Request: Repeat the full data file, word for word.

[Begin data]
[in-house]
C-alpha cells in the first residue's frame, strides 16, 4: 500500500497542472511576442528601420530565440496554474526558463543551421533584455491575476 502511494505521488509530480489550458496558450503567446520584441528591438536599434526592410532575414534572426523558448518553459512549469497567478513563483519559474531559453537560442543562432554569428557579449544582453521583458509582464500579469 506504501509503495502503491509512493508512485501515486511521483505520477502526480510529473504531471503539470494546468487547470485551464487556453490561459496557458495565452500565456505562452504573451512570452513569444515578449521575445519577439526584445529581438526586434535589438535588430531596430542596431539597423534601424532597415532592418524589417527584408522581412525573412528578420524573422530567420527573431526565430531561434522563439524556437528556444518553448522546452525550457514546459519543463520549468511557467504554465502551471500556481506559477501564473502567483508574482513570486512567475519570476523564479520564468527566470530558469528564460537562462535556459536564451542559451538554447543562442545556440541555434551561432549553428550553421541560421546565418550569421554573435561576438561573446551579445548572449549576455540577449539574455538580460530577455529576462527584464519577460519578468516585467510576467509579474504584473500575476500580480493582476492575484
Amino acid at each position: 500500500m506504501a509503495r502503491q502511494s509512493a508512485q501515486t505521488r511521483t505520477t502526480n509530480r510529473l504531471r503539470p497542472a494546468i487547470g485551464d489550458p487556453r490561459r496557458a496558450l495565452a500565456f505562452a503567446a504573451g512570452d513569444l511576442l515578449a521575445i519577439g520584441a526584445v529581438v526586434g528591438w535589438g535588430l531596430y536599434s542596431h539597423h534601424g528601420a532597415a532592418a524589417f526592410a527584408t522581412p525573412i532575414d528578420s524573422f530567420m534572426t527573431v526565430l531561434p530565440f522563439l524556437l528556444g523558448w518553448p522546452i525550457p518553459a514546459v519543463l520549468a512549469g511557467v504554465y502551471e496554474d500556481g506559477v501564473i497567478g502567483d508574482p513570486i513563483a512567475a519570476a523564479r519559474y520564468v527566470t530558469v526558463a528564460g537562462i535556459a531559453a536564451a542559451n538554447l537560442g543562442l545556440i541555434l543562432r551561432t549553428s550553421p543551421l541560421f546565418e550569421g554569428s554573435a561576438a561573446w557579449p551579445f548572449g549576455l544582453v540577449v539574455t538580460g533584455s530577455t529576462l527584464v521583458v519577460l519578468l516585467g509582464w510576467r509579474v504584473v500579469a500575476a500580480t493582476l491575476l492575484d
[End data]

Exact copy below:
[in-house]
C-alpha cells in the first residue's frame, strides 16, 4: 500500500497542472511576442528601420530565440496554474526558463543551421533584455491575476 502511494505521488509530480489550458496558450503567446520584441528591438536599434526592410532575414534572426523558448518553459512549469497567478513563483519559474531559453537560442543562432554569428557579449544582453521583458509582464500579469 506504501509503495502503491509512493508512485501515486511521483505520477502526480510529473504531471503539470494546468487547470485551464487556453490561459496557458495565452500565456505562452504573451512570452513569444515578449521575445519577439526584445529581438526586434535589438535588430531596430542596431539597423534601424532597415532592418524589417527584408522581412525573412528578420524573422530567420527573431526565430531561434522563439524556437528556444518553448522546452525550457514546459519543463520549468511557467504554465502551471500556481506559477501564473502567483508574482513570486512567475519570476523564479520564468527566470530558469528564460537562462535556459536564451542559451538554447543562442545556440541555434551561432549553428550553421541560421546565418550569421554573435561576438561573446551579445548572449549576455540577449539574455538580460530577455529576462527584464519577460519578468516585467510576467509579474504584473500575476500580480493582476492575484
Amino acid at each position: 500500500m506504501a509503495r502503491q502511494s509512493a508512485q501515486t505521488r511521483t505520477t502526480n509530480r510529473l504531471r503539470p497542472a494546468i487547470g485551464d489550458p487556453r490561459r496557458a496558450l495565452a500565456f505562452a503567446a504573451g512570452d513569444l511576442l515578449a521575445i519577439g520584441a526584445v529581438v526586434g528591438w535589438g535588430l531596430y536599434s542596431h539597423h534601424g528601420a532597415a532592418a524589417f526592410a527584408t522581412p525573412i532575414d528578420s524573422f530567420m534572426t527573431v526565430l531561434p530565440f522563439l524556437l528556444g523558448w518553448p522546452i525550457p518553459a514546459v519543463l520549468a512549469g511557467v504554465y502551471e496554474d500556481g506559477v501564473i497567478g502567483d508574482p513570486i513563483a512567475a519570476a523564479r519559474y520564468v527566470t530558469v526558463a528564460g537562462i535556459a531559453a536564451a542559451n538554447l537560442g543562442l545556440i541555434l543562432r551561432t549553428s550553421p543551421l541560421f546565418e550569421g554569428s554573435a561576438a561573446w557579449p551579445f548572449g549576455l544582453v540577449v539574455t538580460g533584455s530577455t529576462l527584464v521583458v519577460l519578468l516585467g509582464w510576467r509579474v504584473v500579469a500575476a500580480t493582476l491575476l492575484d